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Dysphagia. 2003 Spring;18(2):101-13.

McGill Ingestive Skills Assessment (MISA): development and first field test of an evaluation of functional ingestive skills of elderly persons.

Author information

1
School of Physical and Occupational Therapy, McGill University, Montreal, Quebec, Canada. hlambert@cogeco.ca

Abstract

There is a lack of reliable and valid clinical assessment tools for individuals with loss of ingestive skills. The McGill Ingestive Skills Assessment (MISA) was developed to facilitate the reliable and valid bedside assessment of elderly persons with feeding difficulties. Items were generated by a literature review and selected with the collaboration of a multidisciplinary team. The first version of the MISA comprised 190 items in 7 scales, covering the domains of medical history, mealtime environment, physical characteristics of the patient, food textures consumed, solid ingestion, liquid ingestion, and behaviors related to self-feeding. The first field test for item selection included 50 individuals, aged 60 years and older, living in the community, supervised housing, and long-term care centers. After field testing, 134 items were eliminated due to poor face validity, redundancy, or poor psychometric performance. The remaining 56 items were provided with 4 response categories and were reorganized into 5 scales. The revised version was field tested to determine its preliminary psychometric properties on 33 individuals, 60 years of age and older, residing in a long-term care center. Six items were eliminated due to redundancy after the second field test. Analyses of the revised version resulted in the elimination of another 6 items that were redundant or that demonstrated poor reliability. Internal consistency of all scales is > or = 0.86 and interrater agreement is > or = 0.92. These analyses suggest that the psychometric properties of the MISA are adequate for diagnosis and treatment planning. This supports its readiness for clinical use following further reliability and validity testing with a larger sample.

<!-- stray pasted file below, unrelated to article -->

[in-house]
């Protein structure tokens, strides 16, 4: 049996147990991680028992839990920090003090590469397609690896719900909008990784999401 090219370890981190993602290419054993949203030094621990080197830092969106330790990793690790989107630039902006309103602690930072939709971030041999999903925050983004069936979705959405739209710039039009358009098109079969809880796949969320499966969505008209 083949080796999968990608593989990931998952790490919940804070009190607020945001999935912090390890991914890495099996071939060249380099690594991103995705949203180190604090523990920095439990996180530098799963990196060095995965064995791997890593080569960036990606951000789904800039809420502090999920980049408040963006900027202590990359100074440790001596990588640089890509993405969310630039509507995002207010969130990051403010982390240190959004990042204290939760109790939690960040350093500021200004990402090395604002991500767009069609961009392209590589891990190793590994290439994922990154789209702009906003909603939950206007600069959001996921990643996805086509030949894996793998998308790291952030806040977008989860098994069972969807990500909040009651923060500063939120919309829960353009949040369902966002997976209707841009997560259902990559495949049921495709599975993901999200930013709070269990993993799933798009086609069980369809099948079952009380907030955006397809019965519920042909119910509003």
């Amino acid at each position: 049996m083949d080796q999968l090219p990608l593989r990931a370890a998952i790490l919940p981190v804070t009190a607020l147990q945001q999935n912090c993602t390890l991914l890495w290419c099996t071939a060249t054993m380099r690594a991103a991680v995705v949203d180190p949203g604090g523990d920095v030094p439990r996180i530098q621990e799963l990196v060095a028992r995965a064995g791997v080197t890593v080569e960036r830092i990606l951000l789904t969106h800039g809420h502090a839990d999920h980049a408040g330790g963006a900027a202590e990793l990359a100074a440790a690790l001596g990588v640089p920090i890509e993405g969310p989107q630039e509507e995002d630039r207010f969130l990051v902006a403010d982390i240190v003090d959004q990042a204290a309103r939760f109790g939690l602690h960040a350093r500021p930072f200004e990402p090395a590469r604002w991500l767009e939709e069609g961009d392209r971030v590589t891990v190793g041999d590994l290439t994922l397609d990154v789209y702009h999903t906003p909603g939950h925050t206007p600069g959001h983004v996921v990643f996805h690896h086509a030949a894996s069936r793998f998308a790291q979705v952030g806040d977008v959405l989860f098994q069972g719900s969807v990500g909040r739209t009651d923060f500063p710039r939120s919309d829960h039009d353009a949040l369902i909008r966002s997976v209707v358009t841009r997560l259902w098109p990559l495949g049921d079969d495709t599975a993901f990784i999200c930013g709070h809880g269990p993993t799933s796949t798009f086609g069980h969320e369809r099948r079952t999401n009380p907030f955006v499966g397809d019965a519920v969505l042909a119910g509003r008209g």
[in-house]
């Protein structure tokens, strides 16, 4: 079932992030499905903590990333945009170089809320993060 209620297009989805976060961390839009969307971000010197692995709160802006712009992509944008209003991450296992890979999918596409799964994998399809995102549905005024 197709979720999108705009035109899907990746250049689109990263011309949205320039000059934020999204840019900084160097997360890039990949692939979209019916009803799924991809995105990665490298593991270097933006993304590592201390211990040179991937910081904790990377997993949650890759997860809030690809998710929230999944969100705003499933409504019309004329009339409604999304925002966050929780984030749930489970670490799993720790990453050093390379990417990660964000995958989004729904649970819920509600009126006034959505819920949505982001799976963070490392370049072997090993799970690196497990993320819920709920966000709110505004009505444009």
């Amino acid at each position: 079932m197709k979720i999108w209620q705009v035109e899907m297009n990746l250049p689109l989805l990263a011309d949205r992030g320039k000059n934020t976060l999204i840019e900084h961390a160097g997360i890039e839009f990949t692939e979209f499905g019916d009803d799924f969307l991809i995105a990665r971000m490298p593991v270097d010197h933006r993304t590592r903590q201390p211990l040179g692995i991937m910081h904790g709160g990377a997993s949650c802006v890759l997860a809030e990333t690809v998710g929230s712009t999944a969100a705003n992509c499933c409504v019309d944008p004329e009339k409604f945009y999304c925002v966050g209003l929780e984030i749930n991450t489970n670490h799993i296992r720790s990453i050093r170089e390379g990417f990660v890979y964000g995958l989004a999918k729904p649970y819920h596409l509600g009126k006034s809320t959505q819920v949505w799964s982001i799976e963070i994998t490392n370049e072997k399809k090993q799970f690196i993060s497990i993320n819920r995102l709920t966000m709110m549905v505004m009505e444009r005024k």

PMID:
12825904
DOI:
10.1007/s00455-002-0091-2
[Indexed for MEDLINE]

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